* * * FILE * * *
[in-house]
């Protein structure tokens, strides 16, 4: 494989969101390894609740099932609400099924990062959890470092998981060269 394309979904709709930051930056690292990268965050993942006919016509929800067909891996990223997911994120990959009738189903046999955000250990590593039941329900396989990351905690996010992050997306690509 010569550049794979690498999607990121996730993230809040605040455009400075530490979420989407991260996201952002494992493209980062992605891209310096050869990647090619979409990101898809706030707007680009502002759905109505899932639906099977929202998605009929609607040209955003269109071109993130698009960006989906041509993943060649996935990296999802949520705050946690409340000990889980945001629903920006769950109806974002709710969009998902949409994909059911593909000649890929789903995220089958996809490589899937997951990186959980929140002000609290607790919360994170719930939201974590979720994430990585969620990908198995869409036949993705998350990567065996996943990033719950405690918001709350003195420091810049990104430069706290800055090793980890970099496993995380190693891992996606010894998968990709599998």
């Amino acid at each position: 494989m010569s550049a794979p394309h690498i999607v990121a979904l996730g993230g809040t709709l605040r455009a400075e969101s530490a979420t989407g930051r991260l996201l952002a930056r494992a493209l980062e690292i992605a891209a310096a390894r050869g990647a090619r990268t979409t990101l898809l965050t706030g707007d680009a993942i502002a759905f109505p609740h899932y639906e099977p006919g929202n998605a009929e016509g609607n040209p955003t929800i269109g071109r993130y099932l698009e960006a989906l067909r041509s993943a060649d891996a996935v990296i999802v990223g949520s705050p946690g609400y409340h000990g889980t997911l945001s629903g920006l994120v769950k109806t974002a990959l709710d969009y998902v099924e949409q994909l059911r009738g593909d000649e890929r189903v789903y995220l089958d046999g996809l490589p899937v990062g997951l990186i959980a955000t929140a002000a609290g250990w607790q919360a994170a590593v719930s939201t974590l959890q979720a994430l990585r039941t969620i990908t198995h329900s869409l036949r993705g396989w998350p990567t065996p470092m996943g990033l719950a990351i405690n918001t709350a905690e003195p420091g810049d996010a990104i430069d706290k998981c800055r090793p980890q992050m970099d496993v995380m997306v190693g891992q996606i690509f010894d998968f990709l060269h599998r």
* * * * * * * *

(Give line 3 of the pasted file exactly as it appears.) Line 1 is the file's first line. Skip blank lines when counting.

């Amino acid at each position: 494989m010569s550049a794979p394309h690498i999607v990121a979904l996730g993230g809040t709709l605040r455009a400075e969101s530490a979420t989407g930051r991260l996201l952002a930056r494992a493209l980062e690292i992605a891209a310096a390894r050869g990647a090619r990268t979409t990101l898809l965050t706030g707007d680009a993942i502002a759905f109505p609740h899932y639906e099977p006919g929202n998605a009929e016509g609607n040209p955003t929800i269109g071109r993130y099932l698009e960006a989906l067909r041509s993943a060649d891996a996935v990296i999802v990223g949520s705050p946690g609400y409340h000990g889980t997911l945001s629903g920006l994120v769950k109806t974002a990959l709710d969009y998902v099924e949409q994909l059911r009738g593909d000649e890929r189903v789903y995220l089958d046999g996809l490589p899937v990062g997951l990186i959980a955000t929140a002000a609290g250990w607790q919360a994170a590593v719930s939201t974590l959890q979720a994430l990585r039941t969620i990908t198995h329900s869409l036949r993705g396989w998350p990567t065996p470092m996943g990033l719950a990351i405690n918001t709350a905690e003195p420091g810049d996010a990104i430069d706290k998981c800055r090793p980890q992050m970099d496993v995380m997306v190693g891992q996606i690509f010894d998968f990709l060269h599998r």